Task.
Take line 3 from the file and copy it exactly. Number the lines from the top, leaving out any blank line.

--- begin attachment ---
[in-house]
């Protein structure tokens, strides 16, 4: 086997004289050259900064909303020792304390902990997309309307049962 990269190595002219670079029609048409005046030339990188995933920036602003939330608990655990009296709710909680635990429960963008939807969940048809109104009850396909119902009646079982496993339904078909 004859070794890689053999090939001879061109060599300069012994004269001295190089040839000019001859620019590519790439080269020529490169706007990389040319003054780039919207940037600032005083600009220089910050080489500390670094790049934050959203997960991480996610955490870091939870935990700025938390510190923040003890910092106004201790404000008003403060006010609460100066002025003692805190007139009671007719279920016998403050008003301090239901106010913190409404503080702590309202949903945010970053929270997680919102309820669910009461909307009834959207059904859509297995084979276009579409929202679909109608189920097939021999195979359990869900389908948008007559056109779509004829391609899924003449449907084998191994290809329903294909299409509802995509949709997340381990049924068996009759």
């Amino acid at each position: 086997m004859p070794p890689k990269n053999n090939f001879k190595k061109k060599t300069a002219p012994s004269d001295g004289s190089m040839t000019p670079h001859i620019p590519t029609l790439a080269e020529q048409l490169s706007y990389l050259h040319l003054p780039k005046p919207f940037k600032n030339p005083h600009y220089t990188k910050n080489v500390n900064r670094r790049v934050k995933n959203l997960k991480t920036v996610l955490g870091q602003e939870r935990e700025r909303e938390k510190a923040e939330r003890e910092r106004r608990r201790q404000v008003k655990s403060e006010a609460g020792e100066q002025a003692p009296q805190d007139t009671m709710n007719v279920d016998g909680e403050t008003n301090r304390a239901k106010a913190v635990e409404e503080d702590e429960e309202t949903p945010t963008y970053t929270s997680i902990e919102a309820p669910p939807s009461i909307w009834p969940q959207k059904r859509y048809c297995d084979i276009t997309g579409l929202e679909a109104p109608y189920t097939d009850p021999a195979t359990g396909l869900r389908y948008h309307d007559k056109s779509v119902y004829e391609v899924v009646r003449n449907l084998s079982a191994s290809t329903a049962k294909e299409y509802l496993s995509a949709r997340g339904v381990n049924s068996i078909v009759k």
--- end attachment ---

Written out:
């Amino acid at each position: 086997m004859p070794p890689k990269n053999n090939f001879k190595k061109k060599t300069a002219p012994s004269d001295g004289s190089m040839t000019p670079h001859i620019p590519t029609l790439a080269e020529q048409l490169s706007y990389l050259h040319l003054p780039k005046p919207f940037k600032n030339p005083h600009y220089t990188k910050n080489v500390n900064r670094r790049v934050k995933n959203l997960k991480t920036v996610l955490g870091q602003e939870r935990e700025r909303e938390k510190a923040e939330r003890e910092r106004r608990r201790q404000v008003k655990s403060e006010a609460g020792e100066q002025a003692p009296q805190d007139t009671m709710n007719v279920d016998g909680e403050t008003n301090r304390a239901k106010a913190v635990e409404e503080d702590e429960e309202t949903p945010t963008y970053t929270s997680i902990e919102a309820p669910p939807s009461i909307w009834p969940q959207k059904r859509y048809c297995d084979i276009t997309g579409l929202e679909a109104p109608y189920t097939d009850p021999a195979t359990g396909l869900r389908y948008h309307d007559k056109s779509v119902y004829e391609v899924v009646r003449n449907l084998s079982a191994s290809t329903a049962k294909e299409y509802l496993s995509a949709r997340g339904v381990n049924s068996i078909v009759k």